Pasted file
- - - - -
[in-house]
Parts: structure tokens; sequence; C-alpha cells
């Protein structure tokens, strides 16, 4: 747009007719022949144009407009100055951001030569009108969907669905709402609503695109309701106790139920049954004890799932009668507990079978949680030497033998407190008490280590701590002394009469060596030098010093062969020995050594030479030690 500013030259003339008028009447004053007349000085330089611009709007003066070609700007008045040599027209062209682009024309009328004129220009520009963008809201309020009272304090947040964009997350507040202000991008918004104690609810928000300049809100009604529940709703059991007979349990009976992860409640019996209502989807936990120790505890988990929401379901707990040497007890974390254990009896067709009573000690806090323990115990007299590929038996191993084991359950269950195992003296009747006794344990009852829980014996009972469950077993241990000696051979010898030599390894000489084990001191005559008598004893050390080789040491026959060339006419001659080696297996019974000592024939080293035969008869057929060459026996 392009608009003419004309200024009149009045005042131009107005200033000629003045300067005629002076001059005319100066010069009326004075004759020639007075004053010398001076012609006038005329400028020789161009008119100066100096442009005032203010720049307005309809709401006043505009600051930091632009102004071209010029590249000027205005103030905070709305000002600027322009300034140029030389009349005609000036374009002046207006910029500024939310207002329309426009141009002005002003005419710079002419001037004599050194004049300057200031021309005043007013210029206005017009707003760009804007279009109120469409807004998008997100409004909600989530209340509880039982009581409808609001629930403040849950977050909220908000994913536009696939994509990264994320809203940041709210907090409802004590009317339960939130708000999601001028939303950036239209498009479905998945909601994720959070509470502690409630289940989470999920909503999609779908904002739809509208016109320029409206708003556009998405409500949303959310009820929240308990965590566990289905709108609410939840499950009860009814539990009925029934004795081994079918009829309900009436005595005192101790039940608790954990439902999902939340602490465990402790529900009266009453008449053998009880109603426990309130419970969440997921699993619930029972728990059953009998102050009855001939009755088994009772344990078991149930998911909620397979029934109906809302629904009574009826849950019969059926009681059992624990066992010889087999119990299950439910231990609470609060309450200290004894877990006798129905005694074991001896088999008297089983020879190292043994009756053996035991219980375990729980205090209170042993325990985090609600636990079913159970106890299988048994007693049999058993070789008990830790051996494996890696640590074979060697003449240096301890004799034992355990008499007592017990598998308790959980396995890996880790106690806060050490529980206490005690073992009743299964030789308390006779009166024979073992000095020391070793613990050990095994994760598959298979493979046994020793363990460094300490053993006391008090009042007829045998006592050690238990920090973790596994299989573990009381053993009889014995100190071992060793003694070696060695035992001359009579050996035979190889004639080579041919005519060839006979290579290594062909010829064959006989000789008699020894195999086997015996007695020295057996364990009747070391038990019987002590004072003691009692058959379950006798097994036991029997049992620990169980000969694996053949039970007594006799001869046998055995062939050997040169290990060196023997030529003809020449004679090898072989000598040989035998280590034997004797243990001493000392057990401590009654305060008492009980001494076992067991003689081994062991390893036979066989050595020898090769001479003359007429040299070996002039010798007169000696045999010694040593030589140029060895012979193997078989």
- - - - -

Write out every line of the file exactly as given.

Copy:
[in-house]
Parts: structure tokens; sequence; C-alpha cells
């Protein structure tokens, strides 16, 4: 747009007719022949144009407009100055951001030569009108969907669905709402609503695109309701106790139920049954004890799932009668507990079978949680030497033998407190008490280590701590002394009469060596030098010093062969020995050594030479030690 500013030259003339008028009447004053007349000085330089611009709007003066070609700007008045040599027209062209682009024309009328004129220009520009963008809201309020009272304090947040964009997350507040202000991008918004104690609810928000300049809100009604529940709703059991007979349990009976992860409640019996209502989807936990120790505890988990929401379901707990040497007890974390254990009896067709009573000690806090323990115990007299590929038996191993084991359950269950195992003296009747006794344990009852829980014996009972469950077993241990000696051979010898030599390894000489084990001191005559008598004893050390080789040491026959060339006419001659080696297996019974000592024939080293035969008869057929060459026996 392009608009003419004309200024009149009045005042131009107005200033000629003045300067005629002076001059005319100066010069009326004075004759020639007075004053010398001076012609006038005329400028020789161009008119100066100096442009005032203010720049307005309809709401006043505009600051930091632009102004071209010029590249000027205005103030905070709305000002600027322009300034140029030389009349005609000036374009002046207006910029500024939310207002329309426009141009002005002003005419710079002419001037004599050194004049300057200031021309005043007013210029206005017009707003760009804007279009109120469409807004998008997100409004909600989530209340509880039982009581409808609001629930403040849950977050909220908000994913536009696939994509990264994320809203940041709210907090409802004590009317339960939130708000999601001028939303950036239209498009479905998945909601994720959070509470502690409630289940989470999920909503999609779908904002739809509208016109320029409206708003556009998405409500949303959310009820929240308990965590566990289905709108609410939840499950009860009814539990009925029934004795081994079918009829309900009436005595005192101790039940608790954990439902999902939340602490465990402790529900009266009453008449053998009880109603426990309130419970969440997921699993619930029972728990059953009998102050009855001939009755088994009772344990078991149930998911909620397979029934109906809302629904009574009826849950019969059926009681059992624990066992010889087999119990299950439910231990609470609060309450200290004894877990006798129905005694074991001896088999008297089983020879190292043994009756053996035991219980375990729980205090209170042993325990985090609600636990079913159970106890299988048994007693049999058993070789008990830790051996494996890696640590074979060697003449240096301890004799034992355990008499007592017990598998308790959980396995890996880790106690806060050490529980206490005690073992009743299964030789308390006779009166024979073992000095020391070793613990050990095994994760598959298979493979046994020793363990460094300490053993006391008090009042007829045998006592050690238990920090973790596994299989573990009381053993009889014995100190071992060793003694070696060695035992001359009579050996035979190889004639080579041919005519060839006979290579290594062909010829064959006989000789008699020894195999086997015996007695020295057996364990009747070391038990019987002590004072003691009692058959379950006798097994036991029997049992620990169980000969694996053949039970007594006799001869046998055995062939050997040169290990060196023997030529003809020449004679090898072989000598040989035998280590034997004797243990001493000392057990401590009654305060008492009980001494076992067991003689081994062991390893036979066989050595020898090769001479003359007429040299070996002039010798007169000696045999010694040593030589140029060895012979193997078989």